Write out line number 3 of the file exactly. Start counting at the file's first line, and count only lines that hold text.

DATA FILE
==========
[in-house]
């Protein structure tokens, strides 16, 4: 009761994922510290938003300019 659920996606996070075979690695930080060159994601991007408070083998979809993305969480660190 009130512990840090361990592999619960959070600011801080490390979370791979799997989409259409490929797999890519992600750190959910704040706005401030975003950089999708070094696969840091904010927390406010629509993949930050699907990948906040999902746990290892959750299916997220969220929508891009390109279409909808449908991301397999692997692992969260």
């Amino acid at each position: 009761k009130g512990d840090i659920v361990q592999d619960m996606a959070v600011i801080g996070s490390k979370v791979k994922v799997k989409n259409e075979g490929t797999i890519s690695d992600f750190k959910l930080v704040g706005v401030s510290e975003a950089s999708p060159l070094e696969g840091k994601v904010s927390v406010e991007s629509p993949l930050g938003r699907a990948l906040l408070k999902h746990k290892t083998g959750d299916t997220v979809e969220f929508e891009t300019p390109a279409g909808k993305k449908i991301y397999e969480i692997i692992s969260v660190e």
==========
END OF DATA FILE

């Amino acid at each position: 009761k009130g512990d840090i659920v361990q592999d619960m996606a959070v600011i801080g996070s490390k979370v791979k994922v799997k989409n259409e075979g490929t797999i890519s690695d992600f750190k959910l930080v704040g706005v401030s510290e975003a950089s999708p060159l070094e696969g840091k994601v904010s927390v406010e991007s629509p993949l930050g938003r699907a990948l906040l408070k999902h746990k290892t083998g959750d299916t997220v979809e969220f929508e891009t300019p390109a279409g909808k993305k449908i991301y397999e969480i692997i692992s969260v660190e």